Donald Trump tweets about endangering protestors outside with the White House with “vicious dogs” and “ominous weapons”
On Friday, May 29, 2020, citizens across the country gathered in major cities across the U.S. to protest police brutality in the wake of the tragic death of George Floyd. But as protestors took to the White House lawn, President Trump sat inside tweeting and threatening the crowd with “vicious dogs and most ominous weapons.”
Not even two hours after Twitter flagged one of the president’s tweets for “glorifying violence” (he stated that the citizens of Minneapolis would be shot if they didn’t stop “looting”), the president doubled down on his vile Twitter spree Saturday morning, telling Americans that the Secret Service was “just waiting for action” during the protests on Friday night.
“Great job last night at the White House by the U.S. [Secret Service]. They were not only totally professional, but very cool. I was inside, watched every move, and couldn’t have felt more safe. They let the ‘protesters’ scream & rant as much as they wanted, but whenever someone….got too frisky or out of line, they would quickly come down on them, hard – didn’t know what hit them. The front line was replaced with fresh agents, like magic,” Trump tweeted on Saturday morning.
Not only did he undermine the protestor’s cries for social justice but Trump — once again — resorted to violent rhetoric by threatening to release “vicious dogs” onto Americans, seemingly unaware of this country’s tragic history with police dogs throughout the civil rights movement.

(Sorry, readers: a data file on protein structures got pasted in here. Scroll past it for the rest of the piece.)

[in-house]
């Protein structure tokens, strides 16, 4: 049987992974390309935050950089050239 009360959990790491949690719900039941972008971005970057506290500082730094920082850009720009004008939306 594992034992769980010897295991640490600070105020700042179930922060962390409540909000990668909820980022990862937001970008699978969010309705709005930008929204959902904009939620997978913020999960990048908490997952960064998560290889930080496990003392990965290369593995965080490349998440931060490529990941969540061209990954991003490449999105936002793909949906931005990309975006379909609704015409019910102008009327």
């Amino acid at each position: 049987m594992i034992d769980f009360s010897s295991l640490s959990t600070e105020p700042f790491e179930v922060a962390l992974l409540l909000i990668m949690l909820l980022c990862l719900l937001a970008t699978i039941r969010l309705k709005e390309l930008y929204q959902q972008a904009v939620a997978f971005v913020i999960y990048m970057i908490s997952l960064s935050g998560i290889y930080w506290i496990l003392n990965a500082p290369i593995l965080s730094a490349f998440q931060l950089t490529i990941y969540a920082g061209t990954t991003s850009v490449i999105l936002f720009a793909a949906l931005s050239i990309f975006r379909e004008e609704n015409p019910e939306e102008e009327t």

“Nobody came close to breaching the fence. If they had they would…have been greeted with the most vicious dogs, and most ominous weapons, I have ever seen,” Trump tweeted. “That’s when people would have been really badly hurt, at least.”
He then went on to describe how “many Secret Service agents [were] just waiting for action,” and how the younger agents “love” being on the front-lines.
He then tweeted that tonight is “MAGA NIGHT AT THE WHITE HOUSE,” apparently encouraging some form of counter-protest and leaned in — again — to forceful rhetoric, saying that Mayor Jacob Frey of Minneapolis should “get tough and fight.”
Since Floyd’s death on Monday, May 25, 2020, protests have erupted in cities across America as the country grieves for his life and demand action against the pandemic of police brutality and racism in the U.S. and peaceful protests have turned violent after police dropped tear gas and used rubber bullets on the crowd. On Friday, the officer who killed Floyd by kneeling on his neck was arrested and charged with third-degree murder and manslaughter. The three other officers who stood by as Floyd died have yet to be charged.
This article was originally published on